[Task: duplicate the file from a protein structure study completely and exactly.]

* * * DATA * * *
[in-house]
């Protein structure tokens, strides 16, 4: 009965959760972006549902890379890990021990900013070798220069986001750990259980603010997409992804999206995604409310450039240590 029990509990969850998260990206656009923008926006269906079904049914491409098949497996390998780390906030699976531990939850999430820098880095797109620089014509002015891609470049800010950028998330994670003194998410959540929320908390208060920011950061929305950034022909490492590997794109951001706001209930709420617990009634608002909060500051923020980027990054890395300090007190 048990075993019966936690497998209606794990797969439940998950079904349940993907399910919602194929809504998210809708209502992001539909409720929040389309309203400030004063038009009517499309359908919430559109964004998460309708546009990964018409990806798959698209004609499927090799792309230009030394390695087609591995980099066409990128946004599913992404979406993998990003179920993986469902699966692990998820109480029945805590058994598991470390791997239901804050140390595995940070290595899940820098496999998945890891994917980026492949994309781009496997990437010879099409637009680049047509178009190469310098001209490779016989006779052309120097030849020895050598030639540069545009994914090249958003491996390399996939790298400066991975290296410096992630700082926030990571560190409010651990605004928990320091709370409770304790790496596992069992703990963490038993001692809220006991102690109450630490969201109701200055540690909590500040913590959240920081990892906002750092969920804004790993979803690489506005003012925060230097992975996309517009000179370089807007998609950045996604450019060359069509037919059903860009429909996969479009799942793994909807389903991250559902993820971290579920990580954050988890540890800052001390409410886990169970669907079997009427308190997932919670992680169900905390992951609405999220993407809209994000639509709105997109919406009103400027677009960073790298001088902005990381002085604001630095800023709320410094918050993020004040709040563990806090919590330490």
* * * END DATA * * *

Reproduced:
[in-house]
């Protein structure tokens, strides 16, 4: 009965959760972006549902890379890990021990900013070798220069986001750990259980603010997409992804999206995604409310450039240590 029990509990969850998260990206656009923008926006269906079904049914491409098949497996390998780390906030699976531990939850999430820098880095797109620089014509002015891609470049800010950028998330994670003194998410959540929320908390208060920011950061929305950034022909490492590997794109951001706001209930709420617990009634608002909060500051923020980027990054890395300090007190 048990075993019966936690497998209606794990797969439940998950079904349940993907399910919602194929809504998210809708209502992001539909409720929040389309309203400030004063038009009517499309359908919430559109964004998460309708546009990964018409990806798959698209004609499927090799792309230009030394390695087609591995980099066409990128946004599913992404979406993998990003179920993986469902699966692990998820109480029945805590058994598991470390791997239901804050140390595995940070290595899940820098496999998945890891994917980026492949994309781009496997990437010879099409637009680049047509178009190469310098001209490779016989006779052309120097030849020895050598030639540069545009994914090249958003491996390399996939790298400066991975290296410096992630700082926030990571560190409010651990605004928990320091709370409770304790790496596992069992703990963490038993001692809220006991102690109450630490969201109701200055540690909590500040913590959240920081990892906002750092969920804004790993979803690489506005003012925060230097992975996309517009000179370089807007998609950045996604450019060359069509037919059903860009429909996969479009799942793994909807389903991250559902993820971290579920990580954050988890540890800052001390409410886990169970669907079997009427308190997932919670992680169900905390992951609405999220993407809209994000639509709105997109919406009103400027677009960073790298001088902005990381002085604001630095800023709320410094918050993020004040709040563990806090919590330490």